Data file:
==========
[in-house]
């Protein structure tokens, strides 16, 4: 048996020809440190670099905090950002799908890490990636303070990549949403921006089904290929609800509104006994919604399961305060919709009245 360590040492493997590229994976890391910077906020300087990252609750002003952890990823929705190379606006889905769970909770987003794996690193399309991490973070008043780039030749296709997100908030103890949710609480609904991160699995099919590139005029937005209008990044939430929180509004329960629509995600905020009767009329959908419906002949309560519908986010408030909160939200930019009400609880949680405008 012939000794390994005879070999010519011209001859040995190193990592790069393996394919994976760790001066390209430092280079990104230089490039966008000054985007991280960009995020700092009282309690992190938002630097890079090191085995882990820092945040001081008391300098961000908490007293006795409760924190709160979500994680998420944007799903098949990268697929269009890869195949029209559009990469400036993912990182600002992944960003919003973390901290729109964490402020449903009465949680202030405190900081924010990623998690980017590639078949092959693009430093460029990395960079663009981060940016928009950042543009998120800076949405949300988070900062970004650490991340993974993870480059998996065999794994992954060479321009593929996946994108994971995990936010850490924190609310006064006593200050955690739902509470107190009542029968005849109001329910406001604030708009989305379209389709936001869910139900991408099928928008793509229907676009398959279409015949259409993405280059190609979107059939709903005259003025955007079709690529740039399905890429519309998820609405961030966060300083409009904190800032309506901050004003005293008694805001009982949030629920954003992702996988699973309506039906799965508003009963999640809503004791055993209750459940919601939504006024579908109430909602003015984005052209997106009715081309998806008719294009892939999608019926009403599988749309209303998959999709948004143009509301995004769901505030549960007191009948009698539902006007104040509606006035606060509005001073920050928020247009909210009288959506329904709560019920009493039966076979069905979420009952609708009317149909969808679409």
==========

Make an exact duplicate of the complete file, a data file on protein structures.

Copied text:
[in-house]
């Protein structure tokens, strides 16, 4: 048996020809440190670099905090950002799908890490990636303070990549949403921006089904290929609800509104006994919604399961305060919709009245 360590040492493997590229994976890391910077906020300087990252609750002003952890990823929705190379606006889905769970909770987003794996690193399309991490973070008043780039030749296709997100908030103890949710609480609904991160699995099919590139005029937005209008990044939430929180509004329960629509995600905020009767009329959908419906002949309560519908986010408030909160939200930019009400609880949680405008 012939000794390994005879070999010519011209001859040995190193990592790069393996394919994976760790001066390209430092280079990104230089490039966008000054985007991280960009995020700092009282309690992190938002630097890079090191085995882990820092945040001081008391300098961000908490007293006795409760924190709160979500994680998420944007799903098949990268697929269009890869195949029209559009990469400036993912990182600002992944960003919003973390901290729109964490402020449903009465949680202030405190900081924010990623998690980017590639078949092959693009430093460029990395960079663009981060940016928009950042543009998120800076949405949300988070900062970004650490991340993974993870480059998996065999794994992954060479321009593929996946994108994971995990936010850490924190609310006064006593200050955690739902509470107190009542029968005849109001329910406001604030708009989305379209389709936001869910139900991408099928928008793509229907676009398959279409015949259409993405280059190609979107059939709903005259003025955007079709690529740039399905890429519309998820609405961030966060300083409009904190800032309506901050004003005293008694805001009982949030629920954003992702996988699973309506039906799965508003009963999640809503004791055993209750459940919601939504006024579908109430909602003015984005052209997106009715081309998806008719294009892939999608019926009403599988749309209303998959999709948004143009509301995004769901505030549960007191009948009698539902006007104040509606006035606060509005001073920050928020247009909210009288959506329904709560019920009493039966076979069905979420009952609708009317149909969808679409």